To promote infants and families' health and well-being,34 many neonatal units in Sweden have been redesigned for single family rooms and parents are encouraged to practise skin-to-skin with their infants for longer periods. Although this physical environment is important for family-centred care,15 it could be argued that the parents will be left to themselves in single-patient rooms, and that it will be more difficult for the staff to be present, support and promote breast feeding than it is in the open-bay room design.
There are also indications that parents' attitudes towards breast feeding have changed during the past two decades in Sweden. Holmberg et al,35 investigating mothers' experiences and feelings related to breastfeeding initiation, found that mothers experienced breast feeding as more difficult in 2011 than in 1992–1993. Furthermore, in 2011, the mothers perceived higher levels of tension, insecurity and anxiety. Mothers of preterm infants may be even more vulnerable in that obstacles and breastfeeding problems are usually more prominent in this group.36
What is particularly alarming is the significant decline in exclusive breast feeding in the extremely preterm group. It seems unlikely that mothers of extremely preterm infants do not want to breast feed to the same extent as other mothers. Therefore, further research is needed to understand what factors have the greatest impact on breastfeeding rates and how these rates can be improved. Support services and strategies to facilitate breastfeeding rates and exclusivity are important and could enhance health and quality of life in infants and mothers. The support services and strategies should focus on both the nutrition and protection components in breast feeding and on promoting breast feeding as a relationship between the mother and infant. This approach will hopefully change society's attitudes, reduce pressure on parents, and benefit both parents and the infant.37 The implementation of the Baby Friendly Hospital Initiative (BFHI) for neonatal units38 is one example of an intervention that could improve breastfeeding prevalence for preterm infants. The neo-BFHI consists of 10 revised steps from the original 10 BFHI39 and 3 guiding principles: the staff attitude towards the mother must focus on the individual mother and her situation, the facility must provide family-centred care, supported by the environment, and the healthcare system must ensure continuity of care. Such an intervention, with a holistic approach and in which relational aspects of care are acknowledged and integrated, should be beneficial for parents and their infants.
Important secondary findings in this study are the increase of factors that negatively affect breast feeding: in the SNQ register mothers of preterm infants in Sweden are reported to have more physical and mental illnesses in 2013 than in 2004, of which many (eg, mental illness,40 ,41 obesity,42 gestational diabetes)43 affect breast feeding negatively. The proportion of infants born SGA has increased from 2004 to 2013 and this increase was associated with a negative effect on exclusive breast feeding. Infants born SGA and who have a rapid weight gain may have an increased risk to develop adiposity, insulin resistance and cardiovascular diseases later in life.44 Breast feeding has been shown to reduce the risk of developing some of those conditions, which makes a decline in breast feeding especially troublesome in this group.3 ,44 To the best of our knowledge, this link between SGA and the increased risk for not breast feeding has not been described previously and needs further investigation because of its important implications for children's health.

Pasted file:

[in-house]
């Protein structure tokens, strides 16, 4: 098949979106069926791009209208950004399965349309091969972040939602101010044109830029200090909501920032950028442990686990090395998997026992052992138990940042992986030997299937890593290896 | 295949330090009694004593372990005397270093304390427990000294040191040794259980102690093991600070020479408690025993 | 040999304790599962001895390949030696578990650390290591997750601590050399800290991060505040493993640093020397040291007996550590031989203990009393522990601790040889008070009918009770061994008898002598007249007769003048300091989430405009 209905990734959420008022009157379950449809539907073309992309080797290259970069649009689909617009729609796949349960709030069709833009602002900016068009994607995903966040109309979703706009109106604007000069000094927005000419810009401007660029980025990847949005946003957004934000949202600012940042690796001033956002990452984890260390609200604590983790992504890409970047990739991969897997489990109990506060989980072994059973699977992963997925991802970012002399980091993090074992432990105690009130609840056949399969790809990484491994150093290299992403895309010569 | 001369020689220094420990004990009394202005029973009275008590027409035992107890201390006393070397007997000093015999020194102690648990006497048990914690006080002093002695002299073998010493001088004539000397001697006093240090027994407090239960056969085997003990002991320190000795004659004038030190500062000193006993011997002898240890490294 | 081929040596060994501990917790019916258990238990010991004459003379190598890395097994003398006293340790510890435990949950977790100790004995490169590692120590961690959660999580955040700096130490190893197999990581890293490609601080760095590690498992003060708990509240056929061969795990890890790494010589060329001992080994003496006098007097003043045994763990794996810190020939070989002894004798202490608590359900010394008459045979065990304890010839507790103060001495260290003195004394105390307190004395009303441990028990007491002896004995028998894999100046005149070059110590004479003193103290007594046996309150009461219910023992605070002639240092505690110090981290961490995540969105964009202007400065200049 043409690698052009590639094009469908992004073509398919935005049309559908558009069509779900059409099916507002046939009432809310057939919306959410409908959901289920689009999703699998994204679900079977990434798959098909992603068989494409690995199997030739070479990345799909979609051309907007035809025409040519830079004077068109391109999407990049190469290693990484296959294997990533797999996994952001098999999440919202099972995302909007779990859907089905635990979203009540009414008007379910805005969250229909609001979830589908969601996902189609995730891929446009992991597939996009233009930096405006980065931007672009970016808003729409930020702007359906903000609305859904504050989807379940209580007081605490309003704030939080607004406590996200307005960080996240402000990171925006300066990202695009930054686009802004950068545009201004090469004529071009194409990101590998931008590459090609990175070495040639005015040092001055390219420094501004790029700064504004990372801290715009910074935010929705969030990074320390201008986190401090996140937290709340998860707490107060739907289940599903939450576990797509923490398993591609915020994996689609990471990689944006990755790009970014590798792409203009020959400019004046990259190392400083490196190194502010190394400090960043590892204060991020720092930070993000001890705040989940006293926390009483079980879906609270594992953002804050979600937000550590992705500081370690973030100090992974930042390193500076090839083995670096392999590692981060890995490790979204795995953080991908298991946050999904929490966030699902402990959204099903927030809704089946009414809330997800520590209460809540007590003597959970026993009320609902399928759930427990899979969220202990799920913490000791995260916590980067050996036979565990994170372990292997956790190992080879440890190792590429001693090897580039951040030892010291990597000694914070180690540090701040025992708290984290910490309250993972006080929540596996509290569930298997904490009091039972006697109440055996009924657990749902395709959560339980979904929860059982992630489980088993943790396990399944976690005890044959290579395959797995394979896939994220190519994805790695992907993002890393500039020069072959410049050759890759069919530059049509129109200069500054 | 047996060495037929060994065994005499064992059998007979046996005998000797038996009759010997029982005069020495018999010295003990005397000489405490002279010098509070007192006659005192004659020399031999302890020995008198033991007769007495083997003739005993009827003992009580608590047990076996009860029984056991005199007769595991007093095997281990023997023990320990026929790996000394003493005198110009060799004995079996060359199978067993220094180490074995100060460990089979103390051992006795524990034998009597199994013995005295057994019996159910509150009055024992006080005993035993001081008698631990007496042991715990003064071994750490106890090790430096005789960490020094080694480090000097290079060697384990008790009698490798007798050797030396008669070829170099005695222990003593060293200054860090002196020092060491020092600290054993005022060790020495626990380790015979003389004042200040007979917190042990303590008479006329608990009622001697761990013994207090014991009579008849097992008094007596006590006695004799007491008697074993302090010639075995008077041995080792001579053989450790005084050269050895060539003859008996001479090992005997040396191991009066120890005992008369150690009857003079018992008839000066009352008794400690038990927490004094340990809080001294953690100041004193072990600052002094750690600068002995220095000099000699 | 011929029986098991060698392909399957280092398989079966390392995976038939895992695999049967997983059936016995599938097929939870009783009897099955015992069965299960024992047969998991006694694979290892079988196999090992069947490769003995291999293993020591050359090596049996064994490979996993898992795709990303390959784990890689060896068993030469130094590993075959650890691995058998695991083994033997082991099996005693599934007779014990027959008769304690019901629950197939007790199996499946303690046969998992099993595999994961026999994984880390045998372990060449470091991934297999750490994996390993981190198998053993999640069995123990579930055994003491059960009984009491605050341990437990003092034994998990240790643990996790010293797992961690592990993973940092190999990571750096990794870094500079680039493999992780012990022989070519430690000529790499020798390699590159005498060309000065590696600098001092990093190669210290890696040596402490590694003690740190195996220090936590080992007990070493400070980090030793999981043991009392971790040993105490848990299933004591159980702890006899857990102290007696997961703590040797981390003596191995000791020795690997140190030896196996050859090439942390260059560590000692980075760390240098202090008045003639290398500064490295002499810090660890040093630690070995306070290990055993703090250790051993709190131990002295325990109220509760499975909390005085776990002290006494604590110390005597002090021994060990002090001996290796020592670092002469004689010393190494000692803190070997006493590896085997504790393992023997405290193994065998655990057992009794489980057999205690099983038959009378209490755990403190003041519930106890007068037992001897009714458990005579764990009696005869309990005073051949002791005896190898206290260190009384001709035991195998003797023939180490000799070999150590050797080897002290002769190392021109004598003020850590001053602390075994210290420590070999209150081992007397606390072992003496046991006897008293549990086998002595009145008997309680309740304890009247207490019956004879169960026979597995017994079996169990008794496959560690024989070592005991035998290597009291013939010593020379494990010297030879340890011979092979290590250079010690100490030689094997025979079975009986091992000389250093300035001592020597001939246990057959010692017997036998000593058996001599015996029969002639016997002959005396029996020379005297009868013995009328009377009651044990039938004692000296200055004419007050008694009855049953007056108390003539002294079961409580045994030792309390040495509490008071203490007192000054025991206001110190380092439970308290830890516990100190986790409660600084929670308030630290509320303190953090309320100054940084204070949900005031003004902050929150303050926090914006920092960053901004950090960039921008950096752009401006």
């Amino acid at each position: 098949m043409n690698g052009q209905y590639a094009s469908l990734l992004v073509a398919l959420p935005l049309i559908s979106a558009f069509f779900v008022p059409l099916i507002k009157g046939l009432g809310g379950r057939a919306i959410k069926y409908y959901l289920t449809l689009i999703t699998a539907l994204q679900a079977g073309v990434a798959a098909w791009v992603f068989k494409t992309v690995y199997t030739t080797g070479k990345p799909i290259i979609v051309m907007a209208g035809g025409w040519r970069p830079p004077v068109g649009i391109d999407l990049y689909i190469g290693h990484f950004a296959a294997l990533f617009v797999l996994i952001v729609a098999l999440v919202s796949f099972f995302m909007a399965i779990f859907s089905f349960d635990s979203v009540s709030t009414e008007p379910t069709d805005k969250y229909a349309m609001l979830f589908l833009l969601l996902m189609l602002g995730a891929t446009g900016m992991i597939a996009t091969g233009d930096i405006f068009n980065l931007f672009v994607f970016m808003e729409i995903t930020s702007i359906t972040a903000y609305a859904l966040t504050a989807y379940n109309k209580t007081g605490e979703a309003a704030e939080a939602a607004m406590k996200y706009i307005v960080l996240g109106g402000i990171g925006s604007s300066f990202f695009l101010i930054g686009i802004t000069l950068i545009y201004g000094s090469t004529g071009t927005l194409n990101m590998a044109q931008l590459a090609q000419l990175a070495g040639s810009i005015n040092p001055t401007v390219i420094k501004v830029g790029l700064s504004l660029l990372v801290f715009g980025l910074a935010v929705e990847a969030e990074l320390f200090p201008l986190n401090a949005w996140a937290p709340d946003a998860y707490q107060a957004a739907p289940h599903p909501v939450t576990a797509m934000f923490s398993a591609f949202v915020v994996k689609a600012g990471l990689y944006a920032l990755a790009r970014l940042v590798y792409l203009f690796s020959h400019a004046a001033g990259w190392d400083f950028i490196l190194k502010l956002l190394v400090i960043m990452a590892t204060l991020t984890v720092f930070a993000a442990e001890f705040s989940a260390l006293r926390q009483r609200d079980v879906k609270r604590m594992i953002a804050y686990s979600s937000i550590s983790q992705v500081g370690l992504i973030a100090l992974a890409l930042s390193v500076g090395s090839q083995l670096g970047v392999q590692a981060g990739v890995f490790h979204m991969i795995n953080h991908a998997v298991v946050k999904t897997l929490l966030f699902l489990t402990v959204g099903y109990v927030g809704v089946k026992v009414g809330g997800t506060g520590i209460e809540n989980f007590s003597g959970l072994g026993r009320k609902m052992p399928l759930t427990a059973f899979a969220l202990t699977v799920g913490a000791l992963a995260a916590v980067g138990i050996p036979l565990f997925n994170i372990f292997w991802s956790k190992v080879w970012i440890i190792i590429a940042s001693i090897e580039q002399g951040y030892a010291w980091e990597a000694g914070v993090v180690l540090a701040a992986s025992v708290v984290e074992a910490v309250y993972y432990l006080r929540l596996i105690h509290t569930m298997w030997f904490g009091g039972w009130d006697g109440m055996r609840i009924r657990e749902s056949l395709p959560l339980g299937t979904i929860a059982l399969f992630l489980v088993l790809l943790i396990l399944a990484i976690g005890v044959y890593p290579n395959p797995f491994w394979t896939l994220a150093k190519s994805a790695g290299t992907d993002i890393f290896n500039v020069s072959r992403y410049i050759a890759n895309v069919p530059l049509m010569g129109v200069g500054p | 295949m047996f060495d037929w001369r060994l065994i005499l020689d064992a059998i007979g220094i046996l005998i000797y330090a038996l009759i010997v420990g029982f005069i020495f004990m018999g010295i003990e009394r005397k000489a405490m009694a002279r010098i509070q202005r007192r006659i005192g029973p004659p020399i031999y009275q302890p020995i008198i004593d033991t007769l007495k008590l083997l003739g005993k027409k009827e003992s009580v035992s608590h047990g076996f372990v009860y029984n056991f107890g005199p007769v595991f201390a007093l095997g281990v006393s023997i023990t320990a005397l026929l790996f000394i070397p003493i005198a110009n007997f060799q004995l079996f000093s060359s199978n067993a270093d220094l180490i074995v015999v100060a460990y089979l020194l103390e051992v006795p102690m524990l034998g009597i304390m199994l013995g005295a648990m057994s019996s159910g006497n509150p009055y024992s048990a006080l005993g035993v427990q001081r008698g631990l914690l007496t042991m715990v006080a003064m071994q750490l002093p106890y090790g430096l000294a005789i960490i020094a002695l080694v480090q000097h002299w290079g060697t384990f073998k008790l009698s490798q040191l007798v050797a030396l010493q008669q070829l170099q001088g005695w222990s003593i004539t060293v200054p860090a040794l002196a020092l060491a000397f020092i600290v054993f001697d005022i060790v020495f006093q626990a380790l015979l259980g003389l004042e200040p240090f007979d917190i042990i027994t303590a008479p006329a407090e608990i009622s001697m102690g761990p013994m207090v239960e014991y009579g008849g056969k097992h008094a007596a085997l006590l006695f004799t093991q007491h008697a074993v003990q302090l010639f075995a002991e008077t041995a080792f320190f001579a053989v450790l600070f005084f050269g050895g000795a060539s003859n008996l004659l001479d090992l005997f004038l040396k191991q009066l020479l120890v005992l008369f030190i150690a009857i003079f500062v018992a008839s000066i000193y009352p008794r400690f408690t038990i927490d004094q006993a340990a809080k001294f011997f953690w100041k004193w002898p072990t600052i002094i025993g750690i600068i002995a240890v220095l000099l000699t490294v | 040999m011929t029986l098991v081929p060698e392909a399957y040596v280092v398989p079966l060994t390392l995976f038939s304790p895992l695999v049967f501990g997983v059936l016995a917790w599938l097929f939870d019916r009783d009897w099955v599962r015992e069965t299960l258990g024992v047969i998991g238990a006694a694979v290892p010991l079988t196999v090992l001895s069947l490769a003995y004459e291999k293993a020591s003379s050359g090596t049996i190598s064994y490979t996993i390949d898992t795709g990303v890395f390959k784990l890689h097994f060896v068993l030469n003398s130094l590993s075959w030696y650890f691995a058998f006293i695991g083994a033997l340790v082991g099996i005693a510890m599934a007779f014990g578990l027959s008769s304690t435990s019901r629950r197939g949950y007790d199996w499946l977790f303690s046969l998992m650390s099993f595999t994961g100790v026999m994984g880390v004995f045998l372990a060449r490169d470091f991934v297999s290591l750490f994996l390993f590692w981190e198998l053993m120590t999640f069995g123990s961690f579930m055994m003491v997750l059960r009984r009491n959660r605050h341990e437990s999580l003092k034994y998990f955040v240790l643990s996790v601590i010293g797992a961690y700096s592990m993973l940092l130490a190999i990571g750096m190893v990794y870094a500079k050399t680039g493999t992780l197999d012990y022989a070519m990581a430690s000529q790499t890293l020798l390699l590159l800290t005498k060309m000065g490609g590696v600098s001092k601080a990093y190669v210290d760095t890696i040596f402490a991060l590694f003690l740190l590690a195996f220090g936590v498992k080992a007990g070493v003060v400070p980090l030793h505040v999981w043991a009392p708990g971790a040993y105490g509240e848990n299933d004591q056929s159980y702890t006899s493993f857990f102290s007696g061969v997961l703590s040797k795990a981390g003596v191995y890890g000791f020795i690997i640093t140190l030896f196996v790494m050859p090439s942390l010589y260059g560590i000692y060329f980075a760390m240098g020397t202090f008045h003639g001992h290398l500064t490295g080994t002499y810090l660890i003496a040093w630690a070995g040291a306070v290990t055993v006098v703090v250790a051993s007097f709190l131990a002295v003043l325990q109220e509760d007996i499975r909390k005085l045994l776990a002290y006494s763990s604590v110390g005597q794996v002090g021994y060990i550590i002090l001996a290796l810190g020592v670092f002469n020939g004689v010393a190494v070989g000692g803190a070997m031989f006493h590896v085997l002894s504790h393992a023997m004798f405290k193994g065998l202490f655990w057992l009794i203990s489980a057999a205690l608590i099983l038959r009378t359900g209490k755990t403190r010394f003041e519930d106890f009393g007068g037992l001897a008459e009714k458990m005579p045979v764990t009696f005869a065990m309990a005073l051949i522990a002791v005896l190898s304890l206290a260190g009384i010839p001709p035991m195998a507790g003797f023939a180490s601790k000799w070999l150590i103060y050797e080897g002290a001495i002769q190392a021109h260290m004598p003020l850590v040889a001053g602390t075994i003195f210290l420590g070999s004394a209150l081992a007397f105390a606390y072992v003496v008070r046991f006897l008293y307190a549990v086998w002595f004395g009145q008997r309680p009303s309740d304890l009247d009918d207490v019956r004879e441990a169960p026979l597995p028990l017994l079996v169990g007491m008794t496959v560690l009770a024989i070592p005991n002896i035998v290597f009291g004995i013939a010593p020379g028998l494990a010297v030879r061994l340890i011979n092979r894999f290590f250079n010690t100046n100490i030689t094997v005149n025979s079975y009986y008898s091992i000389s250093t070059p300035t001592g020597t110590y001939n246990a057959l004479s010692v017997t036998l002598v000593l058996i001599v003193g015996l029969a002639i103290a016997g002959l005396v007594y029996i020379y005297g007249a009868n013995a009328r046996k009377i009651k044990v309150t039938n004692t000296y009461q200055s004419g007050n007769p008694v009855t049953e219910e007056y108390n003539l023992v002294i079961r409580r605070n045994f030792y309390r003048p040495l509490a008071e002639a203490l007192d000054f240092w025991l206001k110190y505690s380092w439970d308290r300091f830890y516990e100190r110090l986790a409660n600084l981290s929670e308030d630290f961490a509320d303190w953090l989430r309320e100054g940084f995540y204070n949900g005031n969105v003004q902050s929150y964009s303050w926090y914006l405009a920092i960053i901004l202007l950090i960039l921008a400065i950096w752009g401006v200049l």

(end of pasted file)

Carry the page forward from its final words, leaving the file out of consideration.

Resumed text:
Although participation in the SNQ register was not mandatory for all neonatal units from the beginning of the study period, the register covers the majority of preterm births in Sweden and therefore the data can be considered representative for the country. The external validity of this study is quite strong because of three factors: the data were collected in a setting of standard clinical practice; the study has a large sample size that enables a better estimation of event rates; and by the ‘hard’ end points and outcomes. On the other hand, it is difficult to estimate the study's validity when the data quality in the SNQ registry has not been validated. Other limitations are that the SNQ register was not comprehensive from start and that it does not include data on socioeconomic status (SES), mothers' body mass index or smoking habits, all of which are factors known to affect breast feeding. Maternal SES has shown to be associated with breastfeeding prevalence; mothers with higher SES breast feed to a higher extent and have a longer breastfeeding duration.45–47 It is less likely that mothers' SES would affect the result in this study, that is, the decline in breast feeding, since the proportion of mothers with low SES has not changed during this time period (2004–2013) in Sweden.48 In the past decade, maternal smoking has decreased in Sweden, which is beneficial for breast feeding. However, maternal overweight/obesity has increased,24 and could potentially be one explanatory factor to the decline in breast feeding. Mother's mental health status was retrieved from free text in the SNQ form, which could have been under-reported. In Sweden, there is an increase from 2007 to 2013 in young women who report mental illness,49 which is consistent with the results in our study. The increase in mothers with mental illness and SGA infants raise concern and these groups of mothers and infants need special attention and support in breast feeding.
Over the course of 10 years (2004–2013), the prevalence of exclusive breast feeding at discharge from the neonatal unit decreased significantly in Swedish preterm infants. The dramatic decrease, especially in the extremely preterm infants, raises concern as this group of infants are the most vulnerable in terms of short-term and long-term health and development. “The findings on the decline in breastfeeding are not only of interest for Sweden.” Sweden is known to be a probreastfeeding country with high breastfeeding rates and a beneficial parental financial support during infants' hospitalisation that enables parents' presence. Hence, more research is needed in order to understand the underlying reasons for the decline in breast feeding where almost the opposite could have been expected as more neonatal units in Sweden have single family rooms now compared with a decade ago. Research is needed in different contexts to evaluate the phenomena of breast feeding and how to improve exclusive breast feeding, particularly in mothers of the smallest and most vulnerable infants.
Contributors All four authors (JE, RF, LH-W and ME) designed the study, reviewed and revised the manuscript, and approved the final manuscript as submitted. JE performed the analyses of the data and drafted the final manuscript.
Funding This study was supported by the Centre for Clinical Research Dalarna and Uppsala-Örebro Regional Research Council.
Competing interests None declared.
Ethics approval The study was approved by the Regional Ethical Review Board in Uppsala (2014/161).
Provenance and peer review Not commissioned; externally peer reviewed.
Data sharing statement No additional data are available.